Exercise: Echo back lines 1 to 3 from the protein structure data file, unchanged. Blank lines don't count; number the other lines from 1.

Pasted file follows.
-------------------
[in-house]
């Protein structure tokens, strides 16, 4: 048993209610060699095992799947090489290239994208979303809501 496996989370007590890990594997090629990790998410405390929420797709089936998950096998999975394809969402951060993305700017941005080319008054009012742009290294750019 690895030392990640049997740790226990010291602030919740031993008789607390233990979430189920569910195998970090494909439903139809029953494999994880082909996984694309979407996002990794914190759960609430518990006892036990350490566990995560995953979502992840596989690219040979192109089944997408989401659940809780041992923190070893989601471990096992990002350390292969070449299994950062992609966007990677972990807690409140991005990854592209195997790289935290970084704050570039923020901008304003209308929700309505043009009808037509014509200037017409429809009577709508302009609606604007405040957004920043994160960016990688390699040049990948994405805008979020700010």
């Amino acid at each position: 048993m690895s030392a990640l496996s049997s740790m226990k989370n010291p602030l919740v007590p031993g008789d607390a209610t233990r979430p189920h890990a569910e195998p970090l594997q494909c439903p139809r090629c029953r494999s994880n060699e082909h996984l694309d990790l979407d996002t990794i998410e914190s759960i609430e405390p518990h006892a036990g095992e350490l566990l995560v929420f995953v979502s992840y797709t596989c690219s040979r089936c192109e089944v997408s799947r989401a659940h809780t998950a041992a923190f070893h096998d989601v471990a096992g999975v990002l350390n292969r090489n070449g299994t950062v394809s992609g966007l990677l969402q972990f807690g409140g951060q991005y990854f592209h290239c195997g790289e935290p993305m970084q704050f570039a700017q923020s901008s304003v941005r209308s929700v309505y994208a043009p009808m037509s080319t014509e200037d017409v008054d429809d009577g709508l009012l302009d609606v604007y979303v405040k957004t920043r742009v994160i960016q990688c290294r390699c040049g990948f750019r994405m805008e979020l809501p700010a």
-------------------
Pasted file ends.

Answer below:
[in-house]
């Protein structure tokens, strides 16, 4: 048993209610060699095992799947090489290239994208979303809501 496996989370007590890990594997090629990790998410405390929420797709089936998950096998999975394809969402951060993305700017941005080319008054009012742009290294750019 690895030392990640049997740790226990010291602030919740031993008789607390233990979430189920569910195998970090494909439903139809029953494999994880082909996984694309979407996002990794914190759960609430518990006892036990350490566990995560995953979502992840596989690219040979192109089944997408989401659940809780041992923190070893989601471990096992990002350390292969070449299994950062992609966007990677972990807690409140991005990854592209195997790289935290970084704050570039923020901008304003209308929700309505043009009808037509014509200037017409429809009577709508302009609606604007405040957004920043994160960016990688390699040049990948994405805008979020700010």
């Amino acid at each position: 048993m690895s030392a990640l496996s049997s740790m226990k989370n010291p602030l919740v007590p031993g008789d607390a209610t233990r979430p189920h890990a569910e195998p970090l594997q494909c439903p139809r090629c029953r494999s994880n060699e082909h996984l694309d990790l979407d996002t990794i998410e914190s759960i609430e405390p518990h006892a036990g095992e350490l566990l995560v929420f995953v979502s992840y797709t596989c690219s040979r089936c192109e089944v997408s799947r989401a659940h809780t998950a041992a923190f070893h096998d989601v471990a096992g999975v990002l350390n292969r090489n070449g299994t950062v394809s992609g966007l990677l969402q972990f807690g409140g951060q991005y990854f592209h290239c195997g790289e935290p993305m970084q704050f570039a700017q923020s901008s304003v941005r209308s929700v309505y994208a043009p009808m037509s080319t014509e200037d017409v008054d429809d009577g709508l009012l302009d609606v604007y979303v405040k957004t920043r742009v994160i960016q990688c290294r390699c040049g990948f750019r994405m805008e979020l809501p700010a």